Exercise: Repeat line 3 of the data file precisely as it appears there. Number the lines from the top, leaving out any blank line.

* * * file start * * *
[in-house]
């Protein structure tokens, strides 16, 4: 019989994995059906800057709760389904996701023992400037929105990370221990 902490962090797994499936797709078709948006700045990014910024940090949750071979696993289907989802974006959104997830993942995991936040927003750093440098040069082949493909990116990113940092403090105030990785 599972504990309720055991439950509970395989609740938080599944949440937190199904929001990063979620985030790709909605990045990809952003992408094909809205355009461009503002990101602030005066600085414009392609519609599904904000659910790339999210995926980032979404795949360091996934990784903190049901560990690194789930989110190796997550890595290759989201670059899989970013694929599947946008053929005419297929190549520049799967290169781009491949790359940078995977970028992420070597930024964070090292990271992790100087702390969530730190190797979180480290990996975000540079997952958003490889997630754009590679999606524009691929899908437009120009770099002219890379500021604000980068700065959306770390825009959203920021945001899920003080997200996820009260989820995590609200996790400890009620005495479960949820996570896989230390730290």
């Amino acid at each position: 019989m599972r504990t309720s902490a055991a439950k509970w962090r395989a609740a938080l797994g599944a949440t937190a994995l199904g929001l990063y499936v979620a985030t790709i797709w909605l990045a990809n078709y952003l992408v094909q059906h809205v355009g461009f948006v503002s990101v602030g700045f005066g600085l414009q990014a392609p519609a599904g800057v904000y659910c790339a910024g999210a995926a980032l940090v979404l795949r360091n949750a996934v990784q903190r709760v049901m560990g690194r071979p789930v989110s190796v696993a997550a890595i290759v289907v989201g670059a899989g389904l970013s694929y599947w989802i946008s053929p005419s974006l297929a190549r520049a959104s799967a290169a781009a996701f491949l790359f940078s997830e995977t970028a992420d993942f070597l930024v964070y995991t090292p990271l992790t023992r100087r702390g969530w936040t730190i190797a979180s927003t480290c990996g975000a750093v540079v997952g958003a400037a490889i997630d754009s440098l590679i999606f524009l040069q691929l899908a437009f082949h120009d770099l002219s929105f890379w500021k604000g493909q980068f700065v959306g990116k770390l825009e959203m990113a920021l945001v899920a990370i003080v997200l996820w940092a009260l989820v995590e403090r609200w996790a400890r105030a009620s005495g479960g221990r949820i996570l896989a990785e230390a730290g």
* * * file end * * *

């Amino acid at each position: 019989m599972r504990t309720s902490a055991a439950k509970w962090r395989a609740a938080l797994g599944a949440t937190a994995l199904g929001l990063y499936v979620a985030t790709i797709w909605l990045a990809n078709y952003l992408v094909q059906h809205v355009g461009f948006v503002s990101v602030g700045f005066g600085l414009q990014a392609p519609a599904g800057v904000y659910c790339a910024g999210a995926a980032l940090v979404l795949r360091n949750a996934v990784q903190r709760v049901m560990g690194r071979p789930v989110s190796v696993a997550a890595i290759v289907v989201g670059a899989g389904l970013s694929y599947w989802i946008s053929p005419s974006l297929a190549r520049a959104s799967a290169a781009a996701f491949l790359f940078s997830e995977t970028a992420d993942f070597l930024v964070y995991t090292p990271l992790t023992r100087r702390g969530w936040t730190i190797a979180s927003t480290c990996g975000a750093v540079v997952g958003a400037a490889i997630d754009s440098l590679i999606f524009l040069q691929l899908a437009f082949h120009d770099l002219s929105f890379w500021k604000g493909q980068f700065v959306g990116k770390l825009e959203m990113a920021l945001v899920a990370i003080v997200l996820w940092a009260l989820v995590e403090r609200w996790a400890r105030a009620s005495g479960g221990r949820i996570l896989a990785e230390a730290g």